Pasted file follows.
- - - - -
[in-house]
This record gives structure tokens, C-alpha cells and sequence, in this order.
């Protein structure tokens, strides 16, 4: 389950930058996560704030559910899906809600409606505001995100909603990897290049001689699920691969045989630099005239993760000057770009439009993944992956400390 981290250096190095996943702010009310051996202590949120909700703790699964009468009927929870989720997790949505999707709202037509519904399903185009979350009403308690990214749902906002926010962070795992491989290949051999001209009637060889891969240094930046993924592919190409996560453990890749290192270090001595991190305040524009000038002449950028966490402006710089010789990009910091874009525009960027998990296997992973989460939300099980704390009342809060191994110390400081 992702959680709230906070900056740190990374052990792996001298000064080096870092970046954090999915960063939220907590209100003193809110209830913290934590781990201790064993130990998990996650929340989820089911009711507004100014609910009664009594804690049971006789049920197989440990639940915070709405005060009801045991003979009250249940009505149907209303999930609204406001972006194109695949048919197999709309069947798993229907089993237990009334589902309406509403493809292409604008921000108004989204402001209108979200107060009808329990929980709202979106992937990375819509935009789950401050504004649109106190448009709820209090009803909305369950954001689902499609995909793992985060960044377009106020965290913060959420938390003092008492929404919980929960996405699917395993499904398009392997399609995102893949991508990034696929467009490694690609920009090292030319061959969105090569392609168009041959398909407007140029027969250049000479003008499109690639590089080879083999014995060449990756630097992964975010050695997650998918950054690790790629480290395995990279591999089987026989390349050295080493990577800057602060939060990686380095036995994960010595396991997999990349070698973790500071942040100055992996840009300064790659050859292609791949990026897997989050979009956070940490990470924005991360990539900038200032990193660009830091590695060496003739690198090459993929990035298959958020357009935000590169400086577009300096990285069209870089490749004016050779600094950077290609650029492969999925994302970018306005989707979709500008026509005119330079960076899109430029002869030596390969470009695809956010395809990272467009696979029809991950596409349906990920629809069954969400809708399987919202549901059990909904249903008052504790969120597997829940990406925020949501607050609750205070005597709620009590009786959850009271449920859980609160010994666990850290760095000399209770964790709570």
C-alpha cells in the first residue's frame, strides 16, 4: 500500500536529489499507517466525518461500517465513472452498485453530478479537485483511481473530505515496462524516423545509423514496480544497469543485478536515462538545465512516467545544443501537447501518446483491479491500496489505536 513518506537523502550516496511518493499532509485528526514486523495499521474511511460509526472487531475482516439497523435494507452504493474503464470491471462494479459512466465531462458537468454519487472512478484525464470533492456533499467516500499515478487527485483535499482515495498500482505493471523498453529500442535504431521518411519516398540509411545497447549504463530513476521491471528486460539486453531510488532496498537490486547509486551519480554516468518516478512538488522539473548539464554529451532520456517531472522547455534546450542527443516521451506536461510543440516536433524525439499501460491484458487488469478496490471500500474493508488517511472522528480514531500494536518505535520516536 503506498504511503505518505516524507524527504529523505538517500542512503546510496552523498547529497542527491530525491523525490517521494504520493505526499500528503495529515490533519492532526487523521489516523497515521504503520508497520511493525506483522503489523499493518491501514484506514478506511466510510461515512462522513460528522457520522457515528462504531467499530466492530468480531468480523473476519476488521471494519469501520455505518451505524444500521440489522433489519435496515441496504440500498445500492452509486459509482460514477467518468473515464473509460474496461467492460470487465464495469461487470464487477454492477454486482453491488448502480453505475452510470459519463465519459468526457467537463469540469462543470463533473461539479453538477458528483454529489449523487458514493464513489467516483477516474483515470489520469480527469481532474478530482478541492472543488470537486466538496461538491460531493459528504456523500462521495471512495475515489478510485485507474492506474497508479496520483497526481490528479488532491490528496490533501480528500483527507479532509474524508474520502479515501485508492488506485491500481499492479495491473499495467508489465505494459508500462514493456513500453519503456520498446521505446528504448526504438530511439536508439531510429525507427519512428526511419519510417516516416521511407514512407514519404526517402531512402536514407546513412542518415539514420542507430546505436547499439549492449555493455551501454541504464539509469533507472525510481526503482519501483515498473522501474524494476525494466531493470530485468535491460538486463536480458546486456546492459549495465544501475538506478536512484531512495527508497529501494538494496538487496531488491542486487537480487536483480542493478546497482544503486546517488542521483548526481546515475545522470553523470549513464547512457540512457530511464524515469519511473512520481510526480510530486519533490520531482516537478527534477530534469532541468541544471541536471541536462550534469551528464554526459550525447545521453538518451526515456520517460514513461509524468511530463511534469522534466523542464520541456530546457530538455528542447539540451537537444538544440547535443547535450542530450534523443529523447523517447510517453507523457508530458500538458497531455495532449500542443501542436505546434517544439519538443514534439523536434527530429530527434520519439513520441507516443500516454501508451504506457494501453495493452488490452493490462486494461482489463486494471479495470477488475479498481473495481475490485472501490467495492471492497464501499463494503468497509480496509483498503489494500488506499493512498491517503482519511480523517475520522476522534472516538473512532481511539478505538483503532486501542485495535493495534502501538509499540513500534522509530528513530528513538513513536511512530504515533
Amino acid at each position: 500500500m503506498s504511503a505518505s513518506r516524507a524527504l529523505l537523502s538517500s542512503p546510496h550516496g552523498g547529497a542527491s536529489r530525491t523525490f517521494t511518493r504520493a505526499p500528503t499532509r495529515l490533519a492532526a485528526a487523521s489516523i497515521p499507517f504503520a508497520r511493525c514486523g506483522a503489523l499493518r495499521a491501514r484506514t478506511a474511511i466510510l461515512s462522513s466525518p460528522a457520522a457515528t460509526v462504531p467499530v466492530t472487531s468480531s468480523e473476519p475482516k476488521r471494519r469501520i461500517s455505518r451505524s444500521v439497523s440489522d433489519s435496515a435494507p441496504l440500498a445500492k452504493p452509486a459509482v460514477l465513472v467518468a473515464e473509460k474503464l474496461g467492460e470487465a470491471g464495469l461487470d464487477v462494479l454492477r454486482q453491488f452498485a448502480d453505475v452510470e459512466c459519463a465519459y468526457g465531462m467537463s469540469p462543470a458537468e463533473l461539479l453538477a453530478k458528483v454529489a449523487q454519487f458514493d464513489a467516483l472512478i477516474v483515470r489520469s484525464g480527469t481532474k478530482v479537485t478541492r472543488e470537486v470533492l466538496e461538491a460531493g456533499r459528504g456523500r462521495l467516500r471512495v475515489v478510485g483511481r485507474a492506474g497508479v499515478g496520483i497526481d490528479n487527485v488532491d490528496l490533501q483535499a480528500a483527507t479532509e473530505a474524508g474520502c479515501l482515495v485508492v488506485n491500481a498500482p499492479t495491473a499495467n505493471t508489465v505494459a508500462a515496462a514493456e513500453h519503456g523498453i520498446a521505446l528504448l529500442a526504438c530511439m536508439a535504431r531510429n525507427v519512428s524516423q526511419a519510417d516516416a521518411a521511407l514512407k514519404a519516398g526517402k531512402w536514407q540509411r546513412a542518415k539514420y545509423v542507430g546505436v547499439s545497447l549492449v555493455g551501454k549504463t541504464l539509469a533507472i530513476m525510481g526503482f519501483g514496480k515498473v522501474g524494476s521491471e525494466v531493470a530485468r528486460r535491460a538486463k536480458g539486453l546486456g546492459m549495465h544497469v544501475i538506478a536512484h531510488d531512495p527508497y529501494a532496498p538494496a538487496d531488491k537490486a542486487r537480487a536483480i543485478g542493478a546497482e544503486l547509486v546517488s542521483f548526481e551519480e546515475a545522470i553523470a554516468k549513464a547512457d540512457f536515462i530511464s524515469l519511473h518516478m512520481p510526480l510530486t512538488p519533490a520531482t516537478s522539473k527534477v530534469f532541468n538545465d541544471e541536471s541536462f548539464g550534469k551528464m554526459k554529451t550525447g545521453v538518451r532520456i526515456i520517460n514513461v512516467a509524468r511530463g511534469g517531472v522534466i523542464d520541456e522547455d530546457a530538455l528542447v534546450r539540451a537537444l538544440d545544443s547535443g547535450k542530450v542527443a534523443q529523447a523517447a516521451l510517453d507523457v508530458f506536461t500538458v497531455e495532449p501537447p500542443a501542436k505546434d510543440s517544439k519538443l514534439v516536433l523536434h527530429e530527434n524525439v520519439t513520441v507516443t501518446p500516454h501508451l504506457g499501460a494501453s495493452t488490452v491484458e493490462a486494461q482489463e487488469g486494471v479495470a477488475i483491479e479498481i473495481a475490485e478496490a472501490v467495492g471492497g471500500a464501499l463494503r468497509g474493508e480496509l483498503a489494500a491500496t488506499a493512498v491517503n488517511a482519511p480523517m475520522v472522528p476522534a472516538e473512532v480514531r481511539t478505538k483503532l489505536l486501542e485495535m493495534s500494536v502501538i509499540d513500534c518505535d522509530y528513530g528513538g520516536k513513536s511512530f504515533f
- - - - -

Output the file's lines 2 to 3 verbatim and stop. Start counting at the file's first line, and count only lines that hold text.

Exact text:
This record gives structure tokens, C-alpha cells and sequence, in this order.
């Protein structure tokens, strides 16, 4: 389950930058996560704030559910899906809600409606505001995100909603990897290049001689699920691969045989630099005239993760000057770009439009993944992956400390 981290250096190095996943702010009310051996202590949120909700703790699964009468009927929870989720997790949505999707709202037509519904399903185009979350009403308690990214749902906002926010962070795992491989290949051999001209009637060889891969240094930046993924592919190409996560453990890749290192270090001595991190305040524009000038002449950028966490402006710089010789990009910091874009525009960027998990296997992973989460939300099980704390009342809060191994110390400081 992702959680709230906070900056740190990374052990792996001298000064080096870092970046954090999915960063939220907590209100003193809110209830913290934590781990201790064993130990998990996650929340989820089911009711507004100014609910009664009594804690049971006789049920197989440990639940915070709405005060009801045991003979009250249940009505149907209303999930609204406001972006194109695949048919197999709309069947798993229907089993237990009334589902309406509403493809292409604008921000108004989204402001209108979200107060009808329990929980709202979106992937990375819509935009789950401050504004649109106190448009709820209090009803909305369950954001689902499609995909793992985060960044377009106020965290913060959420938390003092008492929404919980929960996405699917395993499904398009392997399609995102893949991508990034696929467009490694690609920009090292030319061959969105090569392609168009041959398909407007140029027969250049000479003008499109690639590089080879083999014995060449990756630097992964975010050695997650998918950054690790790629480290395995990279591999089987026989390349050295080493990577800057602060939060990686380095036995994960010595396991997999990349070698973790500071942040100055992996840009300064790659050859292609791949990026897997989050979009956070940490990470924005991360990539900038200032990193660009830091590695060496003739690198090459993929990035298959958020357009935000590169400086577009300096990285069209870089490749004016050779600094950077290609650029492969999925994302970018306005989707979709500008026509005119330079960076899109430029002869030596390969470009695809956010395809990272467009696979029809991950596409349906990920629809069954969400809708399987919202549901059990909904249903008052504790969120597997829940990406925020949501607050609750205070005597709620009590009786959850009271449920859980609160010994666990850290760095000399209770964790709570």